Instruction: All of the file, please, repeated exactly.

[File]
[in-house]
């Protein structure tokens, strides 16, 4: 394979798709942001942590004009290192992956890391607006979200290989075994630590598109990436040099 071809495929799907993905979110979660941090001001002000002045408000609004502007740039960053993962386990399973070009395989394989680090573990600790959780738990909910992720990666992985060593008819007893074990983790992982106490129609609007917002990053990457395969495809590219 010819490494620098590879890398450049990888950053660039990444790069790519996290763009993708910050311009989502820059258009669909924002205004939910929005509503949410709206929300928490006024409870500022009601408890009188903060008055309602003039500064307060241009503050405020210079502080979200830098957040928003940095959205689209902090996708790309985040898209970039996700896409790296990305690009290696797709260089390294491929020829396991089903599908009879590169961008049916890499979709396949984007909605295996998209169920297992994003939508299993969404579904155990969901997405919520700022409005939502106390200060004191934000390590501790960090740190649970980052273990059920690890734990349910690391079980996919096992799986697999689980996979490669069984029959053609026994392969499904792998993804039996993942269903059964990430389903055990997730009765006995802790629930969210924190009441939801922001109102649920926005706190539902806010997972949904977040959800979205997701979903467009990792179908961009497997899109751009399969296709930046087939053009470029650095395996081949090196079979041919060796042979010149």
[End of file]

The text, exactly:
[in-house]
């Protein structure tokens, strides 16, 4: 394979798709942001942590004009290192992956890391607006979200290989075994630590598109990436040099 071809495929799907993905979110979660941090001001002000002045408000609004502007740039960053993962386990399973070009395989394989680090573990600790959780738990909910992720990666992985060593008819007893074990983790992982106490129609609007917002990053990457395969495809590219 010819490494620098590879890398450049990888950053660039990444790069790519996290763009993708910050311009989502820059258009669909924002205004939910929005509503949410709206929300928490006024409870500022009601408890009188903060008055309602003039500064307060241009503050405020210079502080979200830098957040928003940095959205689209902090996708790309985040898209970039996700896409790296990305690009290696797709260089390294491929020829396991089903599908009879590169961008049916890499979709396949984007909605295996998209169920297992994003939508299993969404579904155990969901997405919520700022409005939502106390200060004191934000390590501790960090740190649970980052273990059920690890734990349910690391079980996919096992799986697999689980996979490669069984029959053609026994392969499904792998993804039996993942269903059964990430389903055990997730009765006995802790629930969210924190009441939801922001109102649920926005706190539902806010997972949904977040959800979205997701979903467009990792179908961009497997899109751009399969296709930046087939053009470029650095395996081949090196079979041919060796042979010149």